The latest 2017 flagships all have one or two unique features that help them stand out from the crowd. Whether we’re talking about an 18:9 aspect ratio display, a dual camera setup, or a secondary screen, it’s really great to see smartphone manufacturers experiment with new features in an attempt to be more compelling to consumers.
In the case of the recently announced HTC U11, that distinctive feature comes in the form of Edge Sense, which lets you squeeze the phone to enable specific activities. If that sounds weird to you, that’s because it is. No other manufacturers are doing anything like this at the moment. It does take some getting used to, but we’ve found that it can be quite intuitive and useful after some use. To help you better understand and navigate this feature, we’re taking a closer look at Edge Sense on the HTC U11.
HTC U11 hands-on: HTC’s true 2017 flagship
In order to start using the pressure sensitive sides of the U11, you’ll first need to set it up in the Settings menu. Alternatively, you can choose to go through the setup process when you’re setting up the phone for the first time. To start, you will have to set the intensity of the squeeze, or as HTC calls it, the “squeeze force level”. This is basically how hard or soft you’ll have to squeeze the phone for the functions to trigger. You set this by squeezing the phone as hard as you want, and that will be the force you will need each time.
You can hit the plus or minus button on the setup screen to fine tune the level of the squeeze. From here, you can test the squeeze force level by sending virtual balloons into the air to make sure that it is exactly what you want. Something to keep in mind is that you don’t want to set the squeeze to be too soft, as this may result in accidental squeezes. At the same time, you don’t want to set the squeeze force level too high either, which could make it difficult to trigger.
You can also enable visual or haptic feedback when you squeeze the phone, which might make it easier to tell if you’ve successfully triggered the feature or not.
What it can do
Edge Sense is set to launch the camera by default. A single squeeze launches the camera app, while another squeeze will let you snap a photo. You can keep it this way if you’d like, or you can change it to open a specific app. Edge Sense can be programmed to launch Facebook, Instagram, Google Maps, or basically any other application, and it can also perform actions like taking a screenshot, turning on the flashlight, starting a voice recording, or launching the HTC Sense companion.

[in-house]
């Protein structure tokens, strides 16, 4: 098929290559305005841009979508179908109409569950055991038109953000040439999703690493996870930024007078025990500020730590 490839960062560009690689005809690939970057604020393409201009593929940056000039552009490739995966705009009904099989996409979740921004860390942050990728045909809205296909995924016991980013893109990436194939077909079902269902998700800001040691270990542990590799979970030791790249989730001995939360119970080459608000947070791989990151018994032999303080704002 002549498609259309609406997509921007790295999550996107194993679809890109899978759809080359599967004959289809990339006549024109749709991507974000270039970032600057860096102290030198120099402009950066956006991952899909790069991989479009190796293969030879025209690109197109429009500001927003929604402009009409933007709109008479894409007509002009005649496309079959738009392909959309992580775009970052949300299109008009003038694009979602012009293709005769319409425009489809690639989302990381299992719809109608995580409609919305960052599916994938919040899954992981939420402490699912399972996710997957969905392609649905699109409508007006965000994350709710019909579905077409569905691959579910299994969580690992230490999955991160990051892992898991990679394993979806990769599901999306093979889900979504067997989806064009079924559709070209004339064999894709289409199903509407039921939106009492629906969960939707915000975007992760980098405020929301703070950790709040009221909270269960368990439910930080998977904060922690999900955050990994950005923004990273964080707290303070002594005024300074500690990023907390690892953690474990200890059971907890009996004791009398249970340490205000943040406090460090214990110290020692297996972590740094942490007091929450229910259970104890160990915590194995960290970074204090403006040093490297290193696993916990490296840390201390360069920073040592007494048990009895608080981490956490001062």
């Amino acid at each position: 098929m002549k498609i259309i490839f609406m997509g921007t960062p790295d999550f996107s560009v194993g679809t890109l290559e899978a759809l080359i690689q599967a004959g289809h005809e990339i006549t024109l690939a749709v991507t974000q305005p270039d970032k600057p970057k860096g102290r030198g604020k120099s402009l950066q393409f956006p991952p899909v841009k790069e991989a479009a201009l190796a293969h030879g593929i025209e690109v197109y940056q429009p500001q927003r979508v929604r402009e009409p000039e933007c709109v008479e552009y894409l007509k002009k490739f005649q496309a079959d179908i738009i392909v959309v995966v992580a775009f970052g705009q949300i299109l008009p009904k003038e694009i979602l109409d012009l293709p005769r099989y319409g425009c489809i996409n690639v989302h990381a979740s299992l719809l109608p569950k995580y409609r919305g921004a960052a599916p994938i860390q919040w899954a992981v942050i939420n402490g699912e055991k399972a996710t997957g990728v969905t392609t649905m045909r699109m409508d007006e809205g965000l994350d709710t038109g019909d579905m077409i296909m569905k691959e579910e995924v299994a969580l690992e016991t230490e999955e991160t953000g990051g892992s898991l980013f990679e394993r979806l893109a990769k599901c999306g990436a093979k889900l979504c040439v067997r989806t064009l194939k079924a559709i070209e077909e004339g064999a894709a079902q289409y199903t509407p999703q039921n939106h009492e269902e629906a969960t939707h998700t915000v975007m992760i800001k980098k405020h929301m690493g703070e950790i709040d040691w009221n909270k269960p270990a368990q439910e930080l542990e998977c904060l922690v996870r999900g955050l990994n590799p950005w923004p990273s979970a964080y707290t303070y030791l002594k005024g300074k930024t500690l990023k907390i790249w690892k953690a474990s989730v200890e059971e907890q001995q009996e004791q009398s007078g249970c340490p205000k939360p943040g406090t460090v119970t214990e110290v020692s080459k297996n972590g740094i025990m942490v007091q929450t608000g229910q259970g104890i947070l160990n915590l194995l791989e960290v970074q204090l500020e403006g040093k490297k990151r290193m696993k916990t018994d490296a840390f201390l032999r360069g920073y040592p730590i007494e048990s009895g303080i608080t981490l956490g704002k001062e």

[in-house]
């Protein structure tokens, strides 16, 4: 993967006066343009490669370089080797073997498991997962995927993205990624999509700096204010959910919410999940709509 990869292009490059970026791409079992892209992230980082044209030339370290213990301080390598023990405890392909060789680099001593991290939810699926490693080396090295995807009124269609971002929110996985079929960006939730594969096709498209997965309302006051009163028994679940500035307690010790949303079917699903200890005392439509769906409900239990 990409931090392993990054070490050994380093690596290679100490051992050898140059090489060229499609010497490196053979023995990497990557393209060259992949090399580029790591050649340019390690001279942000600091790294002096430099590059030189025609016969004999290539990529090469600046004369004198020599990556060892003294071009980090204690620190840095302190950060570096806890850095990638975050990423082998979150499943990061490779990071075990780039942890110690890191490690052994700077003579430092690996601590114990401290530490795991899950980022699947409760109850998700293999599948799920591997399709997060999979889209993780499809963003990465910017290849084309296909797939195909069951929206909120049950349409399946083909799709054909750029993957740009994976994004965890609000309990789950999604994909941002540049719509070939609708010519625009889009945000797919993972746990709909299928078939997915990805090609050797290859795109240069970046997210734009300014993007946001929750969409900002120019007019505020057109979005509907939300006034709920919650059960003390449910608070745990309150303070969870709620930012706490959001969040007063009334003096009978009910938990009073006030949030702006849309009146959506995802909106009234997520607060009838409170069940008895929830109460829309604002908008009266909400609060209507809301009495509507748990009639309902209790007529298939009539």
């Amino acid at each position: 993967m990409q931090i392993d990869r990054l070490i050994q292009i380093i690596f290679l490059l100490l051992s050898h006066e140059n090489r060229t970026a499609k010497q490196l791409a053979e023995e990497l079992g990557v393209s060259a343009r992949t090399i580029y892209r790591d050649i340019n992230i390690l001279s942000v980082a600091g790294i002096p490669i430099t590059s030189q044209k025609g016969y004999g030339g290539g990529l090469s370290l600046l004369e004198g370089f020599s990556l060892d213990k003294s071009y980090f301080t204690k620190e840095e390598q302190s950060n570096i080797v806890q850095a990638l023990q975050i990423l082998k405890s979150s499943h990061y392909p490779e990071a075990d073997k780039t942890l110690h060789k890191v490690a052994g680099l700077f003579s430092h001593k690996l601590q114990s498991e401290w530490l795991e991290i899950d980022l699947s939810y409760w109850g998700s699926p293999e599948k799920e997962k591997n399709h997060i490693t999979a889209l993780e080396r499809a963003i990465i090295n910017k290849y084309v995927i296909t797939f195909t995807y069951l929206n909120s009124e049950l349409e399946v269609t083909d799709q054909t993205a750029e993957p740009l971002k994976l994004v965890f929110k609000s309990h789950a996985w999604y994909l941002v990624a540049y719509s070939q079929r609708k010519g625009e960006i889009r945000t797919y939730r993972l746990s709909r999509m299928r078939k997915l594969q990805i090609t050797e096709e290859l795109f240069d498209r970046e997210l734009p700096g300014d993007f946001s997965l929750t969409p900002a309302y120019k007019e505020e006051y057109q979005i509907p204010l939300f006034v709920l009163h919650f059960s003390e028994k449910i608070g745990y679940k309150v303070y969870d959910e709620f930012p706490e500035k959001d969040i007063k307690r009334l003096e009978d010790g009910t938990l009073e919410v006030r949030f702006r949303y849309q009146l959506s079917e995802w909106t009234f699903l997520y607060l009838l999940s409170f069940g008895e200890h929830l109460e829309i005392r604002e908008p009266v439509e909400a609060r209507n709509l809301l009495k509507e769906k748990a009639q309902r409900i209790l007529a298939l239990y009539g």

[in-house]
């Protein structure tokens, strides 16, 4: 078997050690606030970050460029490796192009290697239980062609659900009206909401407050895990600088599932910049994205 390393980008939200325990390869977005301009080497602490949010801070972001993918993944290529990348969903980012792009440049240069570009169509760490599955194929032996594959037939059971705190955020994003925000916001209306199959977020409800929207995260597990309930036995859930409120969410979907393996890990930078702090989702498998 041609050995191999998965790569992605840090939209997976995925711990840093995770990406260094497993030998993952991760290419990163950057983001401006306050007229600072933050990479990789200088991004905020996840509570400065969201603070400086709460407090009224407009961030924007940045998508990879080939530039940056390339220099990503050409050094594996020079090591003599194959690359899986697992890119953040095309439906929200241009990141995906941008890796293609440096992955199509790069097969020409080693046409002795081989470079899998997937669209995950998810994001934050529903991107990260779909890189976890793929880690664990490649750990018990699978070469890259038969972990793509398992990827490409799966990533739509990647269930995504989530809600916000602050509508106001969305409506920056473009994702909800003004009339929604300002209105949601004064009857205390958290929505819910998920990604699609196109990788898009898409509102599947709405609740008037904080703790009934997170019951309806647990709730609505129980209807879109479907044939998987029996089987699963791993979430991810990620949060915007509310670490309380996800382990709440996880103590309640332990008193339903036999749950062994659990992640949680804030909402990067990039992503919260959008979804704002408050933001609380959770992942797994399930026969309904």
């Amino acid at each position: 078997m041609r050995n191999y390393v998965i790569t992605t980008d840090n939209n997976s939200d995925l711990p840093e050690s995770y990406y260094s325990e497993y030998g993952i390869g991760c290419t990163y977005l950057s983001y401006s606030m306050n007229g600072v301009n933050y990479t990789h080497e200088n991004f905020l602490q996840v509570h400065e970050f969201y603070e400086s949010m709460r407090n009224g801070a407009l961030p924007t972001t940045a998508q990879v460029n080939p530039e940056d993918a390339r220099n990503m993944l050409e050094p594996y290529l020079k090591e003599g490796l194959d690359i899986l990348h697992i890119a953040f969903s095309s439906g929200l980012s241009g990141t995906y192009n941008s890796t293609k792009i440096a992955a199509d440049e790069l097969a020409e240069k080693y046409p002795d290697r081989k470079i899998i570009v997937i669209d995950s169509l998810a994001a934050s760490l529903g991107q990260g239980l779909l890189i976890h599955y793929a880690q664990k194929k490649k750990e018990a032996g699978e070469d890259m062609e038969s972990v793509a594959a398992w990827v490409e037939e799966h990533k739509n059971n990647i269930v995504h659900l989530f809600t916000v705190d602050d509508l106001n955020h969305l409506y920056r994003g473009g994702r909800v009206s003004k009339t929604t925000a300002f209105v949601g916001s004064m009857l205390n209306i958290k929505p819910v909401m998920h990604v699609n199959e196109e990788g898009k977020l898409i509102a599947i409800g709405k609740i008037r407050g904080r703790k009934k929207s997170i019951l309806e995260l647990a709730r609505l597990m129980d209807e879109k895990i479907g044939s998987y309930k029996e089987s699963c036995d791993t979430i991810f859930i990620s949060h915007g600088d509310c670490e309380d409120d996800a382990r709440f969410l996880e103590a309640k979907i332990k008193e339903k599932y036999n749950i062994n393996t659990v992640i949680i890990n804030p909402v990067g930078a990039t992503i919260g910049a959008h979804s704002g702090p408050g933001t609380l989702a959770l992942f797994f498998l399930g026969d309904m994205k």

To get more out of Edge Sense, there’s also an advanced mode that will let you perform two different functions based on short and long squeezes. For example, you can set the short squeeze to launch the camera, and a squeeze and hold can be used to open Google Assistant. That is just an example of course, and you have the ability to set the short and long squeeze to launch any app or perform any function of your choice.
If you do use the advanced mode to control the camera and the Google Assistant, you will also gain some additional functionality within those apps. Once the camera app is launched, a short squeeze will let you take a photo as before, but a long squeeze can be used to switch between the front and rear cameras. With Google Assistant, if you are typing a message in an email, text message, or any input field that would require the keyboard, you can finish the text using your voice by activating voice-to-text with a short or long squeeze.
One of the biggest benefits of Edge Sense is that it allows you interact with the phone when it’s wet or submerged in water, when touch input on the display isn’t the most reliable. If you want to take a photo, open an application, or turn on the camera flash, you can do so easily by squeezing the phone. All of this is possible thanks to the HTC U11’s IP67 rating for dust and water resistance.
Edge Sense is certainly one of the most interesting ways we’ve been able to interact with phones in a long time. Squeezing your phone may sound like a weird thing to do at first, but I’ll admit that it feels quite intuitive. I thoroughly enjoy using it as a shortcut to Google Assistant.
What do you think about Edge Sense? Is it a game changing smartphone feature or just another gimmick? Be sure to share your thoughts in the comments section below.